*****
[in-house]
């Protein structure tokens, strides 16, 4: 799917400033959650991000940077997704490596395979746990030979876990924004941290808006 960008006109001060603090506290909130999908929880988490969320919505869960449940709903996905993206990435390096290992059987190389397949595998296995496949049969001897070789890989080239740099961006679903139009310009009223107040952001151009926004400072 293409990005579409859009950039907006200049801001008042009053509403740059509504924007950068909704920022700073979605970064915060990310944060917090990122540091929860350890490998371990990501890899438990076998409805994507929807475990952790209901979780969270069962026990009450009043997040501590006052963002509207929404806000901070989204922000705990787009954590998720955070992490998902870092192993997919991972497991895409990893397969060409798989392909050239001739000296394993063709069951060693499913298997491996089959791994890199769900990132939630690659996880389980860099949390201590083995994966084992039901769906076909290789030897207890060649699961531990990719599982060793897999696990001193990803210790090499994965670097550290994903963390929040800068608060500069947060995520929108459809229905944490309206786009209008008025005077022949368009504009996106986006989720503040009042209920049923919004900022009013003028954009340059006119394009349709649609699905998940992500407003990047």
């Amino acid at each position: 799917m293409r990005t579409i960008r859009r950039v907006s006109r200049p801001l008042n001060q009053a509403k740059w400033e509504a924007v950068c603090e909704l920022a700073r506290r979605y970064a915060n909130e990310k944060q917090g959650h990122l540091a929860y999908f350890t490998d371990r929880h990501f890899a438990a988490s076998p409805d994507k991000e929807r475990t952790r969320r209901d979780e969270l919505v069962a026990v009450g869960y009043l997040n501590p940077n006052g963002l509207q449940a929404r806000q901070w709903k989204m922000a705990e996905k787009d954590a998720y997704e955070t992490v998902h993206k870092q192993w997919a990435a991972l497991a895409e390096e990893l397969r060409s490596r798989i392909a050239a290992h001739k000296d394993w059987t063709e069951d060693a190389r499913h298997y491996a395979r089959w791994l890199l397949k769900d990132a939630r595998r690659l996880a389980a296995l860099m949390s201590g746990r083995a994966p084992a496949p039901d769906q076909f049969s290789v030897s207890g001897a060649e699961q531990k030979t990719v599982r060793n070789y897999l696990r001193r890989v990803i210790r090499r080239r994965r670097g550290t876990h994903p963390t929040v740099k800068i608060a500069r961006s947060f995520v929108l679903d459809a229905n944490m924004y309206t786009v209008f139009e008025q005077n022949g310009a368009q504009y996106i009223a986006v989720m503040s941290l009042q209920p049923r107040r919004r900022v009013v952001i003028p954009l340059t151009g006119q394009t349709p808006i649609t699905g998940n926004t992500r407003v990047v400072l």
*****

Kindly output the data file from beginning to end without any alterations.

[in-house]
């Protein structure tokens, strides 16, 4: 799917400033959650991000940077997704490596395979746990030979876990924004941290808006 960008006109001060603090506290909130999908929880988490969320919505869960449940709903996905993206990435390096290992059987190389397949595998296995496949049969001897070789890989080239740099961006679903139009310009009223107040952001151009926004400072 293409990005579409859009950039907006200049801001008042009053509403740059509504924007950068909704920022700073979605970064915060990310944060917090990122540091929860350890490998371990990501890899438990076998409805994507929807475990952790209901979780969270069962026990009450009043997040501590006052963002509207929404806000901070989204922000705990787009954590998720955070992490998902870092192993997919991972497991895409990893397969060409798989392909050239001739000296394993063709069951060693499913298997491996089959791994890199769900990132939630690659996880389980860099949390201590083995994966084992039901769906076909290789030897207890060649699961531990990719599982060793897999696990001193990803210790090499994965670097550290994903963390929040800068608060500069947060995520929108459809229905944490309206786009209008008025005077022949368009504009996106986006989720503040009042209920049923919004900022009013003028954009340059006119394009349709649609699905998940992500407003990047």
């Amino acid at each position: 799917m293409r990005t579409i960008r859009r950039v907006s006109r200049p801001l008042n001060q009053a509403k740059w400033e509504a924007v950068c603090e909704l920022a700073r506290r979605y970064a915060n909130e990310k944060q917090g959650h990122l540091a929860y999908f350890t490998d371990r929880h990501f890899a438990a988490s076998p409805d994507k991000e929807r475990t952790r969320r209901d979780e969270l919505v069962a026990v009450g869960y009043l997040n501590p940077n006052g963002l509207q449940a929404r806000q901070w709903k989204m922000a705990e996905k787009d954590a998720y997704e955070t992490v998902h993206k870092q192993w997919a990435a991972l497991a895409e390096e990893l397969r060409s490596r798989i392909a050239a290992h001739k000296d394993w059987t063709e069951d060693a190389r499913h298997y491996a395979r089959w791994l890199l397949k769900d990132a939630r595998r690659l996880a389980a296995l860099m949390s201590g746990r083995a994966p084992a496949p039901d769906q076909f049969s290789v030897s207890g001897a060649e699961q531990k030979t990719v599982r060793n070789y897999l696990r001193r890989v990803i210790r090499r080239r994965r670097g550290t876990h994903p963390t929040v740099k800068i608060a500069r961006s947060f995520v929108l679903d459809a229905n944490m924004y309206t786009v209008f139009e008025q005077n022949g310009a368009q504009y996106i009223a986006v989720m503040s941290l009042q209920p049923r107040r919004r900022v009013v952001i003028p954009l340059t151009g006119q394009t349709p808006i649609t699905g998940n926004t992500r407003v990047v400072l």